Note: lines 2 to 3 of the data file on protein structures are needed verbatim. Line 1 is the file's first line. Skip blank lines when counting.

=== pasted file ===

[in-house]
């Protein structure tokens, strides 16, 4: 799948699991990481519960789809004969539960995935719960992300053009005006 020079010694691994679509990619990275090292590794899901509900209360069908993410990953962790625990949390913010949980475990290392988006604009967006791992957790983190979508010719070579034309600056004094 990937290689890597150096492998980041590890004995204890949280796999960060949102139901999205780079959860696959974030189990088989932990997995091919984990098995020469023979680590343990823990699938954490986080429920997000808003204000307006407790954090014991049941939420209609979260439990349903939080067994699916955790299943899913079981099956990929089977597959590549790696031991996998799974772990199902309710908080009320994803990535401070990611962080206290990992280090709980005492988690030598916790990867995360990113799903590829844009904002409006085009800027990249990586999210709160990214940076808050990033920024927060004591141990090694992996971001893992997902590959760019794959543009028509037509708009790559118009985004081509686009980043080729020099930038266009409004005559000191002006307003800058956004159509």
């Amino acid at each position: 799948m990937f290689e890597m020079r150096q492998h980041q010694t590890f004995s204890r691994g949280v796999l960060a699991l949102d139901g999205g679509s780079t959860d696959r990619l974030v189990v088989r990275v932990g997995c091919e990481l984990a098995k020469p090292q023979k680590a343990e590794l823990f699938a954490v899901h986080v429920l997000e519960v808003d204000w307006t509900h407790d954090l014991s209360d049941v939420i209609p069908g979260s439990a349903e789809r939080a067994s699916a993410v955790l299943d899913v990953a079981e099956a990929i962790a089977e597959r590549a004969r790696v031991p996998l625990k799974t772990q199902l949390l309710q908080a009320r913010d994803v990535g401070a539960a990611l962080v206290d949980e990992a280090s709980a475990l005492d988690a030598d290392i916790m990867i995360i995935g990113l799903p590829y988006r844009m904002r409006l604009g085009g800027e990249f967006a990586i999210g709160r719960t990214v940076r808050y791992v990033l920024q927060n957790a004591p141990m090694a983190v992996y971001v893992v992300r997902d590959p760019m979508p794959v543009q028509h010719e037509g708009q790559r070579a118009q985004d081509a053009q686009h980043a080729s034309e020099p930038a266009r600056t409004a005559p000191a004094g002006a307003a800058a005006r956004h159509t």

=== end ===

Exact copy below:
């Protein structure tokens, strides 16, 4: 799948699991990481519960789809004969539960995935719960992300053009005006 020079010694691994679509990619990275090292590794899901509900209360069908993410990953962790625990949390913010949980475990290392988006604009967006791992957790983190979508010719070579034309600056004094 990937290689890597150096492998980041590890004995204890949280796999960060949102139901999205780079959860696959974030189990088989932990997995091919984990098995020469023979680590343990823990699938954490986080429920997000808003204000307006407790954090014991049941939420209609979260439990349903939080067994699916955790299943899913079981099956990929089977597959590549790696031991996998799974772990199902309710908080009320994803990535401070990611962080206290990992280090709980005492988690030598916790990867995360990113799903590829844009904002409006085009800027990249990586999210709160990214940076808050990033920024927060004591141990090694992996971001893992997902590959760019794959543009028509037509708009790559118009985004081509686009980043080729020099930038266009409004005559000191002006307003800058956004159509």
């Amino acid at each position: 799948m990937f290689e890597m020079r150096q492998h980041q010694t590890f004995s204890r691994g949280v796999l960060a699991l949102d139901g999205g679509s780079t959860d696959r990619l974030v189990v088989r990275v932990g997995c091919e990481l984990a098995k020469p090292q023979k680590a343990e590794l823990f699938a954490v899901h986080v429920l997000e519960v808003d204000w307006t509900h407790d954090l014991s209360d049941v939420i209609p069908g979260s439990a349903e789809r939080a067994s699916a993410v955790l299943d899913v990953a079981e099956a990929i962790a089977e597959r590549a004969r790696v031991p996998l625990k799974t772990q199902l949390l309710q908080a009320r913010d994803v990535g401070a539960a990611l962080v206290d949980e990992a280090s709980a475990l005492d988690a030598d290392i916790m990867i995360i995935g990113l799903p590829y988006r844009m904002r409006l604009g085009g800027e990249f967006a990586i999210g709160r719960t990214v940076r808050y791992v990033l920024q927060n957790a004591p141990m090694a983190v992996y971001v893992v992300r997902d590959p760019m979508p794959v543009q028509h010719e037509g708009q790559r070579a118009q985004d081509a053009q686009h980043a080729s034309e020099p930038a266009r600056t409004a005559p000191a004094g002006a307003a800058a005006r956004h159509t």